Volkswagen details ID.3 electric drive

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Volkswagen’s ID.3 is fitted with an APP 310 permanent magnet brushless electric drive. The designation APP derives from the arrangement of the drive and the gearbox in parallel with the axle, while the numerical sequence that follows derives from the maximum torque of 310Nm.

The main components for this drive are produced at various Volkswagen Group Components production sites. The rotor and stator are both produced at the component plant in Salzgitter, Germany.

New hairpin technology has enabled the use of an innovative production process for the assembly of the stator, whereby the spaces within the laminated core of the stator are optimally filled with flat preformed copper coils. This increases the torque density and the efficiency of the electric drive in comparison to that of a drive with wound copper wire coils.

Maximum torque is achieved even at a low engine speed, which means that a 1-speed gearbox is sufficient for the entire rotational speed range. Both the electric drive and the 1-speed gearbox are produced at the component plant in Kassel, Germany.

The whole drive unit, together with the 1-speed gearbox, is compact enough to fit in a sports bag. The drive weighs only around 90kg (198 lb) and can generate a peak output of up to 204ps in the ID.3.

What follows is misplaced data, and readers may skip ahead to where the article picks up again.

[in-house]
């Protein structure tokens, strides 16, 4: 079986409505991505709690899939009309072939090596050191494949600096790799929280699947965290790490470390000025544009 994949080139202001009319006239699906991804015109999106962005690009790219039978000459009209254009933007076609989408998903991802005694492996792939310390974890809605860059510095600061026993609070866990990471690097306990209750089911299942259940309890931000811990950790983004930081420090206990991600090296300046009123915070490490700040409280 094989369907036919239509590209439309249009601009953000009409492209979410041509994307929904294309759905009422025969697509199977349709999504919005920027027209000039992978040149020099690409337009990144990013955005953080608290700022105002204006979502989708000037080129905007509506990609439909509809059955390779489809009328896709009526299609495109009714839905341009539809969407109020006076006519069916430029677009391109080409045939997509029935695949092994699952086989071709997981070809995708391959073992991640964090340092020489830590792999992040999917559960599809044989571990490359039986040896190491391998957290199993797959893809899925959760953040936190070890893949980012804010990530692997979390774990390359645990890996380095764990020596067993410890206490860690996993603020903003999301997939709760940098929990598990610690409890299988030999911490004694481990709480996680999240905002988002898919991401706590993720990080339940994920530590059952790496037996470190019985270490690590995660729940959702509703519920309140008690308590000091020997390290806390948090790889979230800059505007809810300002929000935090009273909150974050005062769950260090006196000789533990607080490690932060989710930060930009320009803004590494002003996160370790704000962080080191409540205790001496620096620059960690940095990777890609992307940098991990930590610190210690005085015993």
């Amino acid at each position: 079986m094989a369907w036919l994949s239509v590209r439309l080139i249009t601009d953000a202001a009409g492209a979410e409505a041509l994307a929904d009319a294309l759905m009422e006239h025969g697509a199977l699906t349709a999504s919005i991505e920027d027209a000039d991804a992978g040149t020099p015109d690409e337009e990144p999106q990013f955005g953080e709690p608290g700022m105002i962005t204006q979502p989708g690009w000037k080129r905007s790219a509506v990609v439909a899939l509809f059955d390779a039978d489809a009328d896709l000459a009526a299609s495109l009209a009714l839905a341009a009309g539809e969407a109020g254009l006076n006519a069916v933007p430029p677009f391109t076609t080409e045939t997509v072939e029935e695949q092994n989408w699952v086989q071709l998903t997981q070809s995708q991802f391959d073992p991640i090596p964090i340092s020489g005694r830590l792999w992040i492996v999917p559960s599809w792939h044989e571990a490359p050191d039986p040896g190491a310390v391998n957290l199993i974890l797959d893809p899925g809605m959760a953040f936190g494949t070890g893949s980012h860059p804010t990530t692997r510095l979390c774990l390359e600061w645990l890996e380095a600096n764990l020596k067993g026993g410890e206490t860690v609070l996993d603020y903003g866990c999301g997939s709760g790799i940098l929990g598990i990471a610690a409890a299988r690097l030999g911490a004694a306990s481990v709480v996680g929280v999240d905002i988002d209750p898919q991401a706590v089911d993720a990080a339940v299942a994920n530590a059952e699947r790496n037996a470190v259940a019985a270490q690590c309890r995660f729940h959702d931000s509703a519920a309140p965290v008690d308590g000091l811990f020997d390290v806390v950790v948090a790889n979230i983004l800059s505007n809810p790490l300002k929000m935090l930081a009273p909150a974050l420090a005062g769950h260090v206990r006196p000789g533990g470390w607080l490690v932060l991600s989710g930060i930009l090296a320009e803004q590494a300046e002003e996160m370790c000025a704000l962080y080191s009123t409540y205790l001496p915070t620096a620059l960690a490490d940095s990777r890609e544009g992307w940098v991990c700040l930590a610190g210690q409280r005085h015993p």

Inside each electric motor is a stationary stator with a rotor spinning inside it. The stator is made of copper wire coils. When an electric current flows through these coils, a rotating magnetic field is created in the stator, which causes the rotor to spin.

The rotational movement is based on a simple physical principle: opposite poles in a magnet attract each other, whereas like poles repel. The permanent magnet brushless machine features a strong permanent magnet rotor, which rotates in sync with the magnetic field of the stator.

In asynchronous machines, however, the rotor uses the electric current to generate its own magnetic field and, as a result, the rotation of the rotor lags behind the stator’s magnetic field rotation.

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Sam joined the UKi Media & Events automotive team in 2017, having recently graduated from the University of Brighton with a degree in journalism. For the newest addition to the editorial team, stepping into the assistant editor position signalled the start of a career in the subject he studied. In addition to his work on UKi’s automotive titles, Sam also contributes to Stadia, writing content for the magazine and website.

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